• Treat with lvermectin and supportive care, ID consultation for guidance.
    • Schistosomiasis
      • Initially asymptomatic, then develop flu-like symptoms, and in late stages develop end organ failure (affects liver, lungs, bladder and CNS).
      • Consider in patients with unexplained hepatitis, hematuria and seizures.
      • Treatment regime is complex, involve ID and public health.

5. Middle East Respiratory Syndrome (MERS)

  • Many refugees are arriving in Canada during peak viral season, and are presenting with fever, but because they have travelled through Jordan (which has had some reported MERS), they screen positive for possible MERS at ER triage.
  • This can result in unnecessary admission to hospital until MERS has been ruled out; unnecessarily utilizing hospital resources.
  • KEY POINT: Syria has NO reported MERS, Syrian refugees are very low risk for MERS.

Bottom Line: 

Always consider the weird and wonderful causes of fever, and use the CDC website to help narrow the DDx for your specific patient, but remember that most fever in refugees will be due to common Canadian viruses.
 
refugee
Syrian refugees, LA Times

Chronic Disease in Refugees

  • KEY POINT: The vast majority of illnesses we will see in refugees in the ER will be chronic illnesses that have gone unmanaged for many years (diabetes, hypertension, anemia).
  • Establishing long-term follow up is key:
    • In Ottawa, refer to the Bruyere Family Health team Newcomer Clinic.
    • In other cities, look for your local Refugee/newcomer clinic, or ask your local Refugee Health Task Force for referral suggestions.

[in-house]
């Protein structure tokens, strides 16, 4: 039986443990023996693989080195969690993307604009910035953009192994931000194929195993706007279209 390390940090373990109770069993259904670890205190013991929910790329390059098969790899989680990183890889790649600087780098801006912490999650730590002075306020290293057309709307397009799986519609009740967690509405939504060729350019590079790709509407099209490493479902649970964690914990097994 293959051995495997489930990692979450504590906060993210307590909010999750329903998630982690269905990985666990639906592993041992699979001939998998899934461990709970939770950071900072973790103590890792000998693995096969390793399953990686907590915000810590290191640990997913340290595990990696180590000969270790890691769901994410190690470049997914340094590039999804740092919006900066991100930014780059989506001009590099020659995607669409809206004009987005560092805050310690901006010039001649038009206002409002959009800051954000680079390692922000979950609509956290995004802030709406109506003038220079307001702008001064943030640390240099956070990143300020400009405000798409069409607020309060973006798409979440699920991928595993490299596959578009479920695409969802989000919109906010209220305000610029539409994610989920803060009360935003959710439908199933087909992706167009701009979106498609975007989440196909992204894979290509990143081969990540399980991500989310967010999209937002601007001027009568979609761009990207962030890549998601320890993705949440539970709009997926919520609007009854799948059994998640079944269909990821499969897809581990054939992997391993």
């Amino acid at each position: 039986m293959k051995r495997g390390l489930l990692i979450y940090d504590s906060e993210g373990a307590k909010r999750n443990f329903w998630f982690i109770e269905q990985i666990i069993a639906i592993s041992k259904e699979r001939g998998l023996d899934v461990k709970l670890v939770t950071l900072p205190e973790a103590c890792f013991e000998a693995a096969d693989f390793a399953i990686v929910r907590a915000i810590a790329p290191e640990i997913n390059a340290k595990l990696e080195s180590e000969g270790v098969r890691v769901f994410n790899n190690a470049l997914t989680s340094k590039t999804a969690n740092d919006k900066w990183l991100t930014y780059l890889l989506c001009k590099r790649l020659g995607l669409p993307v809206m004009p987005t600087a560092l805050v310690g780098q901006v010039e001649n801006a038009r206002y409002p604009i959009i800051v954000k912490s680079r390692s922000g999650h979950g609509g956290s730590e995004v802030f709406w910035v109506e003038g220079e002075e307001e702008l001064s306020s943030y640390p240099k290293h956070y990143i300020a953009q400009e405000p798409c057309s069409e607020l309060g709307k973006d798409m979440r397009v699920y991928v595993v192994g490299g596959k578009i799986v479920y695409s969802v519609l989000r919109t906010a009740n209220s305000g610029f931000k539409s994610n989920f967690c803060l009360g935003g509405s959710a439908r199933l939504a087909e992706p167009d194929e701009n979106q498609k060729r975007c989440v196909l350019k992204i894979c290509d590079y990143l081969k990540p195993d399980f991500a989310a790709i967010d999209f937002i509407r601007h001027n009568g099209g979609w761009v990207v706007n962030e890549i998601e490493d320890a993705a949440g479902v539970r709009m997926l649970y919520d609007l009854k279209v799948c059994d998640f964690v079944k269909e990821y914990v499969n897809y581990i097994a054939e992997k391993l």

• Vision/Dental care:

Bottom Line:

Although infectious disease tends to get the most buzz in this population, the vast majority of disease we will see in Refugee patients in the ER is common chronic illnesses that we are quite comfortable managing!

Mental Health and Refugees

  • Mental health concerns are a common problem in refugee populations
  • CMAJ 2015 guidelines recommend AGAINST screening all refugee patients for mental illness, as this may induce more harm than good.
  • However, if a patient comes forward with mental health issues, culturally appropriate referral services are critical!
  • In Ottawa, use:
    • Bruyere Family Health team newcomer mental health services
      • Two psychiatrists, a psychiatric RN and social worker, all with experience working with refugee populations
    • Ottawa Community Immigrant Services Organization
      • 613-725-5671, ext. 322 or clinical@ociso.org
      • Physician or patient referral

Bottom Line:

Be aware that mental health is a prevalent issue in this population, and know your local referral resources.

Refugee Health Care Funding

  • Refugees receive temporary health care coverage to bridge them until they are eligible for local Provincial coverage through the Interim Federal Health Program (IFHP).
  • Up until now, due to recent cuts to funding, this has been a bit confusing, but don’t worry! As of April 1st, 2016, full IFHP coverage will be restored to all Refugees.
  • Under IFHP, Refugees will have coverage for:
    • Basic medical care (ER visits, GP visits, nursing care).
    • Supplemental medical care (basic vision, dental and mental health care).
    • Basic prescription drugs (in Ontario, think similar to Ontario Drug Benefit Coverage).

Bottom Line:

Most emergency room services will be covered for Refugees under IFHP; keep prescriptions to a minimum, and choose drugs that are typically covered under local drug benefit plans!
  
 
 
 
Dr. Thara Kumar is a 3rd year Emergency Medicine resident at the University of Ottawa, with a special interest in global health and public health initiatives. 
 
 
Edited by Dr. Shahbaz Syed, PGY-4, Emergency Medicine resident at the University of Ottawa